2.09E-06
0.0
2.03E-06
0.0
8.10E-06
0.0
1.40E-06
Chrysene
1.96E-06
7.89E-06
3.85E-06
6.26E-06
7.68E-06
1.31E-05
5.00E-07
2.50E-06
Dibenz(a,h)anthracene
0.0
1.89E-06
0.0
9.64E-07
0.0
9.52E-07
0.0
1.00E-06
Indeno(l ,2,3-cd)pyrene
0.0
2.02E-06
0.0
1.53E-06
0.0
6.72E-06
0.0
5.00E-07
Benzo(ghi)perylene
6.20E-07
1.80E-06
1.22E-06
1.62E-06
5.70E-06
7.55E-06
2.00E-07
2.00E-07
Acenapthene
9.59E-04
0.0
3.79E-04
0.0
6.06E-04
0.0
5.26E-05
0.0
Acenapthylene
4.64E-04
0.0
4.95E-04
0.0
1.24E-03
0.0
8.53E-05
0.0
Anthracene
8.74E-05
6.63E-05
4.63E-05
1.95E-05
8.81E-05
2.90E-05
3.04E-05
2.65E-05
Fluoranthene
2.27E-05
2.07E-05
5.22E-05
1.78E-05
1.45E-04
5.59E-05
4.57E-05
4.87E-05
Fluorene
1.15E-03
2.71E-04
5.00E-04
5.75E-05
7.90E-04
7.98E-05
1.96E-04
5.38E-05
Napthalene
3.18E-03
0.0
2.73E-03
0.0
4.64E-03
0.0
1.63E-02
0.0
Phenanthrene
1.56E-03
6.79E-04
1.03E-03
2.03E-04
1.28E-03
2.37E-04
8.51E-04
4.29E-04
Pyrene
7.51E-05
8.28E-05
6.65E-05
3.20E-05
1.30E-04
6.15E-05
3.79E-05
4.67E-05
16

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3.3 Metals
Emission factors for chromium 6 (also seen as chromium-6, chromium VI, Cr6+ and CrVI),
manganese, nickel, elemental gas-phase mercury (Hg), reactive gas-phase Hg, particulate Hg,
and arsenic were developed based on existing onroad emission factors in MOVES2014 (Tables
60 and 64 of the onroad air toxics report) due to the lack of nonroad emissions test data for these
compounds. Onroad emission factors were converted from grams-per-mile to grams-per-gallon
using study-specific, miles-per-gallon (mpg) fuel economy estimates. Studies used in
developing onroad emission factors and study-specific fuel economy estimates are described
below. Study-specific fuel economy estimates were unavailable for metals on some engine
types, therefore average fuel economies were used. Where there was information to do so, diesel
engine emission factors were determined by engine tier and power (as described in Section 3.1).
Chromium 6 emissions factors for nonroad diesel engines were developed from an onroad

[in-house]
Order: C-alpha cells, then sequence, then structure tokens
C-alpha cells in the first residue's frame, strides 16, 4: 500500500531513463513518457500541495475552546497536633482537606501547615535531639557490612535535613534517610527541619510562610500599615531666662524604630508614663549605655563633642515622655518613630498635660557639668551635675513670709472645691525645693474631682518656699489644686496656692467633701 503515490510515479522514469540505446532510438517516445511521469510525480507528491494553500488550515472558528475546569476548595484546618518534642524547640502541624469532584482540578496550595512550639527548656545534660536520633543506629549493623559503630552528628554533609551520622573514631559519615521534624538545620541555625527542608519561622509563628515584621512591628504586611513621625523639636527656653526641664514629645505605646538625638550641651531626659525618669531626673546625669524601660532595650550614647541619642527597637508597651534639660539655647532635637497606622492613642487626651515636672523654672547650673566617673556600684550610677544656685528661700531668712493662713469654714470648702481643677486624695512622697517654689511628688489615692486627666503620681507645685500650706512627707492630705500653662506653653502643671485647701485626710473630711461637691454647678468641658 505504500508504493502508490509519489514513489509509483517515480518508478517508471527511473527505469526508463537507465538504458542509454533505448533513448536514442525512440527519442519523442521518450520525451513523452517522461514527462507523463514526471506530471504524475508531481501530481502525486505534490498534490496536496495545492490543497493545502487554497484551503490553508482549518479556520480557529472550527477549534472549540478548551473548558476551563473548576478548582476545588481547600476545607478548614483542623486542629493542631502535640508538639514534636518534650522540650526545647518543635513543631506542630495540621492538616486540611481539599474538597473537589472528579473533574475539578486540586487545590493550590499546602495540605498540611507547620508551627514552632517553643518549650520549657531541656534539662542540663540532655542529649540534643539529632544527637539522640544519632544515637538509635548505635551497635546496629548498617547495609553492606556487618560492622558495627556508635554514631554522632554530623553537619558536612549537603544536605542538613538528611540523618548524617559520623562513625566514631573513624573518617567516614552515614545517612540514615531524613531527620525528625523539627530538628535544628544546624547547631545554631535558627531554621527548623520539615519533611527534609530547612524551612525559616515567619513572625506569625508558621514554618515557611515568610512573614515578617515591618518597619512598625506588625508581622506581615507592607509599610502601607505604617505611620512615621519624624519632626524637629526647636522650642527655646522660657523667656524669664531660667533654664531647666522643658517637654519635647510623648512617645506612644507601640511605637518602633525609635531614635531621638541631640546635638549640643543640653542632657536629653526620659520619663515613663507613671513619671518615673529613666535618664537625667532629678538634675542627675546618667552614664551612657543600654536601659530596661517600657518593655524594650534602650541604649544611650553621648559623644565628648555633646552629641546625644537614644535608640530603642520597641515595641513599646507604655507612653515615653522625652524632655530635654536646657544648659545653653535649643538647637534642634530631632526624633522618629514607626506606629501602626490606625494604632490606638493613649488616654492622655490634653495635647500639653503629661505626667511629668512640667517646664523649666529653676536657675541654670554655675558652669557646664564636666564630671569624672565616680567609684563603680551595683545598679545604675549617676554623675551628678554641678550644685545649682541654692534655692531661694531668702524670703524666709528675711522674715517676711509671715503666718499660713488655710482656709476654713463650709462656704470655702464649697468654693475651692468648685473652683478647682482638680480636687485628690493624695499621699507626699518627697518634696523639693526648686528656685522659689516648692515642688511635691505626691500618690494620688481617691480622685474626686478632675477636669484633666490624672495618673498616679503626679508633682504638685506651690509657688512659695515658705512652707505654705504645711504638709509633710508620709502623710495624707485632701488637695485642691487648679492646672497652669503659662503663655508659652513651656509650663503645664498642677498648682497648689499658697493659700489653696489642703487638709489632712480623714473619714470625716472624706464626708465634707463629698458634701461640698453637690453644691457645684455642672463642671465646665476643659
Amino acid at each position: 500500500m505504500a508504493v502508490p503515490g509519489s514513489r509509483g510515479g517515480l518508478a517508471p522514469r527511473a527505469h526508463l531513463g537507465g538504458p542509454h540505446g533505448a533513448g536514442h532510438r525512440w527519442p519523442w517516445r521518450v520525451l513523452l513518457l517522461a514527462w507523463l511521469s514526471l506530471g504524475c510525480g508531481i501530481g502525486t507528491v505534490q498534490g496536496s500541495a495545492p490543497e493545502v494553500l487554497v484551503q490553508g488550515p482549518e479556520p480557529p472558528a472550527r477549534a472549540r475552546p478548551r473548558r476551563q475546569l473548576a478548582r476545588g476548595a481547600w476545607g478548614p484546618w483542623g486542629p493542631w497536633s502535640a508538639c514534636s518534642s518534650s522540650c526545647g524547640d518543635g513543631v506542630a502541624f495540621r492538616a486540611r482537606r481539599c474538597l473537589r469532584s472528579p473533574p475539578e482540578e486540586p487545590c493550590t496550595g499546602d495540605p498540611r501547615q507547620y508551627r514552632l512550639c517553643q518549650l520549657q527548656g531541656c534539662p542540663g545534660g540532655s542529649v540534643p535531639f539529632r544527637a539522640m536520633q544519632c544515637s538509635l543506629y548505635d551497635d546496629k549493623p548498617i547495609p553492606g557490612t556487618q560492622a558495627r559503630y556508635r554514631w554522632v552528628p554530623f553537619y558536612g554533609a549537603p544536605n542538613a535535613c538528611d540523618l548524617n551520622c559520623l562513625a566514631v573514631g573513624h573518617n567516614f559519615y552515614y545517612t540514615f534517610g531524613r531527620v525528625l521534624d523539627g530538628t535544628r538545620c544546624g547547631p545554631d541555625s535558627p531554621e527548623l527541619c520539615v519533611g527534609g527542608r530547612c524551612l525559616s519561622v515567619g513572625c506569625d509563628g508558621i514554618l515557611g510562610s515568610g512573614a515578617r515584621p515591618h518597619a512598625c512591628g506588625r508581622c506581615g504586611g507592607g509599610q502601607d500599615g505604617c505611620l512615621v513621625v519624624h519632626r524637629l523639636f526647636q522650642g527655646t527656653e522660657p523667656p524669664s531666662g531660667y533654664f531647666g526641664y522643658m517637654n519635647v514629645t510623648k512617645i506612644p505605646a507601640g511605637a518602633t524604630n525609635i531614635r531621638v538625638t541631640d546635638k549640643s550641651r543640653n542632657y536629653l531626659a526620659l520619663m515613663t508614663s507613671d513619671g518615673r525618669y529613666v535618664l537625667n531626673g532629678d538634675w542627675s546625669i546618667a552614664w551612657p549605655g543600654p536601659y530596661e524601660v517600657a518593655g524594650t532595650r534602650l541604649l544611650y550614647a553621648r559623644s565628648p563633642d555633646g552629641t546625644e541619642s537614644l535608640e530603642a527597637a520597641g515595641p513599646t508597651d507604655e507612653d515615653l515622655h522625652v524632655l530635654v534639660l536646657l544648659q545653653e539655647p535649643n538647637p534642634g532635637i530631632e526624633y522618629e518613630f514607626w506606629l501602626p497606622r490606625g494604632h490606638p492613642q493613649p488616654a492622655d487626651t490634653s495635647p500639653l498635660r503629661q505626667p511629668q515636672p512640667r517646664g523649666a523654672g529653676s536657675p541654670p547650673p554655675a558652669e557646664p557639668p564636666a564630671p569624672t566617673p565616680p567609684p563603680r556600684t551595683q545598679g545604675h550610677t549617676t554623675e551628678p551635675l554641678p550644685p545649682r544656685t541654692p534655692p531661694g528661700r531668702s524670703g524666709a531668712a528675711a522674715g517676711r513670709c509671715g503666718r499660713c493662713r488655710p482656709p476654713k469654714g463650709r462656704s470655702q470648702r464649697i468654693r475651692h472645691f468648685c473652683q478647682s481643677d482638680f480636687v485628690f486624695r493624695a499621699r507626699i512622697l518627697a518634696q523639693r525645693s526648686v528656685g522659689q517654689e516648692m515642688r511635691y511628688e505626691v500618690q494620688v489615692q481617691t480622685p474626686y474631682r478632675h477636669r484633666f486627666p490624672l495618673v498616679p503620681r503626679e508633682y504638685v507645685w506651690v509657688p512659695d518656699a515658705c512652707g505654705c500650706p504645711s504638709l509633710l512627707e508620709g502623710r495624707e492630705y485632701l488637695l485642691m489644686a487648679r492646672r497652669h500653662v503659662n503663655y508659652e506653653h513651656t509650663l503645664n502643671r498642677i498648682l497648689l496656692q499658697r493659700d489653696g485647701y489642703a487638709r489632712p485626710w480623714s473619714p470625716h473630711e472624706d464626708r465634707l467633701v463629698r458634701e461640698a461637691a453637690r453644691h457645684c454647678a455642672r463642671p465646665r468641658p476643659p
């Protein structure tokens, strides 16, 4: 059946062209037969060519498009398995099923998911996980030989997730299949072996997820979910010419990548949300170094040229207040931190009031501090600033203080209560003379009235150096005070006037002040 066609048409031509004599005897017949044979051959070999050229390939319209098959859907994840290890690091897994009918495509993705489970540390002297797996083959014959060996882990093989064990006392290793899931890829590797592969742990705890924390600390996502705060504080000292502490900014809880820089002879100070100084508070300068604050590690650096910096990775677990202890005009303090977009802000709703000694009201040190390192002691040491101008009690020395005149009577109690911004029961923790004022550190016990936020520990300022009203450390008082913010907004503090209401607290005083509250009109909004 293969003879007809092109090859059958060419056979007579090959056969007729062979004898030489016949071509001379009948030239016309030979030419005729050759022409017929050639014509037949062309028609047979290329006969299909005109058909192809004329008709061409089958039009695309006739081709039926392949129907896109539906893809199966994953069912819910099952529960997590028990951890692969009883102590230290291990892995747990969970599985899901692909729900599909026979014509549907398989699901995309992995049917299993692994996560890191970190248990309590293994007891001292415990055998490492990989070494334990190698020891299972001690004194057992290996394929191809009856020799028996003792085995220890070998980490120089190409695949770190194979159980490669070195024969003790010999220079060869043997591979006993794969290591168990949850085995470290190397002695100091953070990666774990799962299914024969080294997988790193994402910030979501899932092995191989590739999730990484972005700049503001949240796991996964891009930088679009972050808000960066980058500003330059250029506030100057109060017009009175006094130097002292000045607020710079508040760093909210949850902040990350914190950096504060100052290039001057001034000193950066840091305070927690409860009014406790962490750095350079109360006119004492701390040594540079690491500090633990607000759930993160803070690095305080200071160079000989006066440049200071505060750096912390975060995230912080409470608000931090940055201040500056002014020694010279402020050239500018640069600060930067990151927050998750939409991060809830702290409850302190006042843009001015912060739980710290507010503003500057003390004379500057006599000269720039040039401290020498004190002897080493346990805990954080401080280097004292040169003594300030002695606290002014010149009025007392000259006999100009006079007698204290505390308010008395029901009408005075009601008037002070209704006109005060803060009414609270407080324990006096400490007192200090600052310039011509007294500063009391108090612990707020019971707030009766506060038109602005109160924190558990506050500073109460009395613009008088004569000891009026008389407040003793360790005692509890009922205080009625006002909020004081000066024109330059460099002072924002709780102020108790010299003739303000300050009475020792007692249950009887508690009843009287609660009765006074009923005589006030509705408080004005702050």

gasoline engine. The chromium 6 emission factor for Tier 0 - Tier 3 and Tier 4 <56kW diesel
engines was obtained by multiplying the highway gasoline vehicle emission rate (documented in
Appendix A of the onroad air toxics report) by the ratio of total chromium in diesel exhaust19 to
that in gasoline exhaust.20 For Tier 4 engines > 56kW, the chromium 6 emission rate was
obtained by multiplying the gasoline vehicle emission rate by the ratio of total chromium from
diesel and gasoline engines. The total chromium estimates came from the ACES18 and Kansas
City test programs, respectively.
Mercury (all phases) emission factors were calculated from two Ford F-250 diesel vehicles as
documented in Appendix B of the onroad air toxics report. The fuel economy estimate for these
vehicles was 19 miles per gallon.
Emission factors for arsenic were developed from onroad data reported in tunnel studies.15 The
fuel average economy for these vehicles was not reported, so, because most of the data was
collected in 2000, the model-year-2000 average heavy-duty diesel fuel economy of 7 miles-per-
gallon was used.
Emission factors for manganese and nickel were developed from the CRC E-55/5921 test
program for Tier 0 - Tier 3 and Tier 4 <56kW diesel engines. To convert the grams-per-mile
highway vehicle emission rate to grams-per-gallon, an average (4.3 g/gal) was computed from
the UDDS mile/gallon values from Tables 26 and 27 of the report. For Tier 4 >56 kW nonroad
diesel engines, emission factors were developed from ACES.11,18 A study-specific fuel economy
of 6 mile-per-gallon was used from page 31 of the ACES report.18
17

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Table 13. Metal emission factors for nonroad diesel engines
Engine Tier &

Emission Factor
Power
Pollutant
fe/gal)
Tier 0 - Tier 3,
Chromium 6
3.70E-07
Tier 4 (<56 kW)
Manganese
3.46E-05

Nickel
6.05E-05

Elemental Gas-Phase Hg
1.20E-07

Reactive Gas-Phase Hg
6.20E-08

Particulate Hg
3.20E-08

Arsenic
1.61E-05
Tier 4 (>56 kW)
Chromium 6
1.00E-07

Manganese
3.30E-06

Nickel
3.90E-06

Elemental Gas-Phase Hg
1.20E-07

Reactive Gas-Phase Hg
6.20E-08

Particulate Hg
3.20E-08

Arsenic
1.61E-05
3.4 Dioxins and Furans
Emission factors for 17 dioxins and furans were developed and based on onroad emission factors